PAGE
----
Formally Proved Native Client
OCaml Verilog Shell
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For a quick run, have a look at INSTALL

For a softer introduction to the project, please have a look at

This project provide a proof of an "inner sandbox" in the way of the
Google Nativ eClient project. It is fully implemented in Coq (except
some 50 lines of OCaml glue). It can then be extracted to OCaml code
and executed on "real" binary code.

The code is (as much as possible) split between TCB (trusted code
base) and NTCB (non trusted code base). The idea is that code in the
NTCB directory does not need to be read to believe the validator,
whereas the code in TCB should be carefully reviewed (it is important
to note that when a theorem is in a file in the TCB directory, only
its statement has to be trusted, the proof itself being checked by

The final theorem, in ValidatorProp.v in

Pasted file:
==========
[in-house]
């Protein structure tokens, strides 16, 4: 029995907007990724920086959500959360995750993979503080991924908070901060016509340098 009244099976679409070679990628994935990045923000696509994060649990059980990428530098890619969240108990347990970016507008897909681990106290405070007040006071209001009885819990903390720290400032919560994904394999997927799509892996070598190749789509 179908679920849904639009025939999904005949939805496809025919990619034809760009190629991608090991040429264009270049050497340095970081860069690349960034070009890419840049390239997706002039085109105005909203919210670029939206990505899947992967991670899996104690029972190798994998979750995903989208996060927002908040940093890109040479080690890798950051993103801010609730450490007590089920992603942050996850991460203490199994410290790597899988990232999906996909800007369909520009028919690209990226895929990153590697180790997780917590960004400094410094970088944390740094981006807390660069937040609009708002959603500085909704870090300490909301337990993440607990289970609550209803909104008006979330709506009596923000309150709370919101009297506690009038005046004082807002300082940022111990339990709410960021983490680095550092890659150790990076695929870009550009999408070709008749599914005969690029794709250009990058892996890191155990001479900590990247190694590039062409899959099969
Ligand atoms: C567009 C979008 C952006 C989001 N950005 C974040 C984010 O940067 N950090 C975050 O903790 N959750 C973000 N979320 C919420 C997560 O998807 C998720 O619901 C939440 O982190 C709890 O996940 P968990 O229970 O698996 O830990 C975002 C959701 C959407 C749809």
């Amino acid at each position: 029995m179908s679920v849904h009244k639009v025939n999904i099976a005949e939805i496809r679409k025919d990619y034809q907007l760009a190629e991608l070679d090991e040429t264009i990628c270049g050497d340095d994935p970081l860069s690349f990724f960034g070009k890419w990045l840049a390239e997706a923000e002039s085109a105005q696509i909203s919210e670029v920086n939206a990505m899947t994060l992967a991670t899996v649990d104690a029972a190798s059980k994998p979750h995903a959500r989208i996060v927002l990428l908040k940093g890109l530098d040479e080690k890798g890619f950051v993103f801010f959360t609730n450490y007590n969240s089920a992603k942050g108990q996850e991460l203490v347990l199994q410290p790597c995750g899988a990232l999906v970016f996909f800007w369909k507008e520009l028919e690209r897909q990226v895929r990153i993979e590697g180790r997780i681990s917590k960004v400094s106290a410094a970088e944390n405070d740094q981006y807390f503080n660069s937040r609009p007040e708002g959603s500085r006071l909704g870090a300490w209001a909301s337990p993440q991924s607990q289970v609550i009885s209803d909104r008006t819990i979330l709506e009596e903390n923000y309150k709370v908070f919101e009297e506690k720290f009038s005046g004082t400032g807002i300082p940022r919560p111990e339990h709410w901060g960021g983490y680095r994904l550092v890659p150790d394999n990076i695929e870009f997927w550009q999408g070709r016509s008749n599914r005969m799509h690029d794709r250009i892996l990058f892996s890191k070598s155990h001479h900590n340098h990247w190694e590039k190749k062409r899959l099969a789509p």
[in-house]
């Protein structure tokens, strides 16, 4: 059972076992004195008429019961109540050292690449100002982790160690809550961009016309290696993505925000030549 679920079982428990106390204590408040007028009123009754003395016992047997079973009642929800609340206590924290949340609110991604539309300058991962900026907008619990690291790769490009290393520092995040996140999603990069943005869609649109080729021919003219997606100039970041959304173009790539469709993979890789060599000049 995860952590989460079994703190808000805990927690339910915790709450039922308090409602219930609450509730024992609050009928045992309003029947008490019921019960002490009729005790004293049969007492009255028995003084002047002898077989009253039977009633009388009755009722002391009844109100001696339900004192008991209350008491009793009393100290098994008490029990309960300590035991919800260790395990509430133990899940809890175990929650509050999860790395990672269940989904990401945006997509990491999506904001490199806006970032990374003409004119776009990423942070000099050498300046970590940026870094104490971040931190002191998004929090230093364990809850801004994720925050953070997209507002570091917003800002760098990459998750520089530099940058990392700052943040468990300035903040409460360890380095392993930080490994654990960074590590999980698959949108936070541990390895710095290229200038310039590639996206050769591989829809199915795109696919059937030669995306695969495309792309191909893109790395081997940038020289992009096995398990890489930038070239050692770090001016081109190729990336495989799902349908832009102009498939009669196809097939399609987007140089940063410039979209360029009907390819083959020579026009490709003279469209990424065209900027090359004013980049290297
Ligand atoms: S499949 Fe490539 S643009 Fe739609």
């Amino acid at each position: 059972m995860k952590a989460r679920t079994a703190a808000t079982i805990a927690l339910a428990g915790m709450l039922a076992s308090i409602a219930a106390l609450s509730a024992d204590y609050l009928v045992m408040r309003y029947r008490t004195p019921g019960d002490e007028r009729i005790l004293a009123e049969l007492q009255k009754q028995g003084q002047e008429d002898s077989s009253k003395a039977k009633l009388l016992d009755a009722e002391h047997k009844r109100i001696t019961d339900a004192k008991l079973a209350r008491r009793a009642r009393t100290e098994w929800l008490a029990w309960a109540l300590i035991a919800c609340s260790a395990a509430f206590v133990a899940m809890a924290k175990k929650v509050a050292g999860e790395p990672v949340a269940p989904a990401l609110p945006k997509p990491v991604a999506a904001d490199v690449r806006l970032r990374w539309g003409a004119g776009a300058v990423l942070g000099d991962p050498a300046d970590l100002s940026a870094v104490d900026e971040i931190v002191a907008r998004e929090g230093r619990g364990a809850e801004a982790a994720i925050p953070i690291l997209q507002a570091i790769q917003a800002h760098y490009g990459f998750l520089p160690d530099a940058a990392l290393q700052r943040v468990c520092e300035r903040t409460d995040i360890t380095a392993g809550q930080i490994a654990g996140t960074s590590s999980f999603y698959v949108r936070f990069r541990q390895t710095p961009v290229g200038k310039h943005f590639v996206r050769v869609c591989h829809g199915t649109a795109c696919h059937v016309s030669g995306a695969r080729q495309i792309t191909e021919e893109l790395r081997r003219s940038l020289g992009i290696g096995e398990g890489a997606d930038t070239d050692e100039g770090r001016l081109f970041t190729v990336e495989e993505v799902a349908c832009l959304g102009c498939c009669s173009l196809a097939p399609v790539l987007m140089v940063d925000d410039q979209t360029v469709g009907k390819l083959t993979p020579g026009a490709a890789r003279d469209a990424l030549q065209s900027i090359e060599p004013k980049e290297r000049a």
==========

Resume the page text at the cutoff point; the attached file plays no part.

Theorem validator_dividable_no_danger:
    forall ll, validate_program ll = true ->
    forall st,
      memory_compat_addr_ll header_size ll st.(state_mem) ->
      dividable_by_32 st.(state_pc) ->
      ~accessible_danger (N_of_nat (ll_length ll)) st.

It says that for any state with a pc dividable by 32, the execution
cannot reach a "bad state" if the validator returned true, and the
initial memory contains the code that has been validated

I tried to give a semantic as close to the machine as possible, with a
memory that is a map from addresses to bytes, and the state of a
machine with a memory and registers.

Binary definition are given in Binary*.v
Memory operations are described in Memory*.v

The prerequisite on the semantic of assembly language and the
resulting potential semantics for the programs are in Semantics and

The validator and its proof are in Validator (outside of the TCB), and
the relevant theorems are re stated in ValidatorProp (in the TCB)

A toy assembly language (showing that the prerequisite are realistic)
is given in ASM.v

Performance tests of the extracted validator show that on a Intel(R)
Core(TM)2 Duo CPU E6850 @ 3.00GHz, the rate is around 400KB/s

To run tests: make test

A small assembly can be found in assembly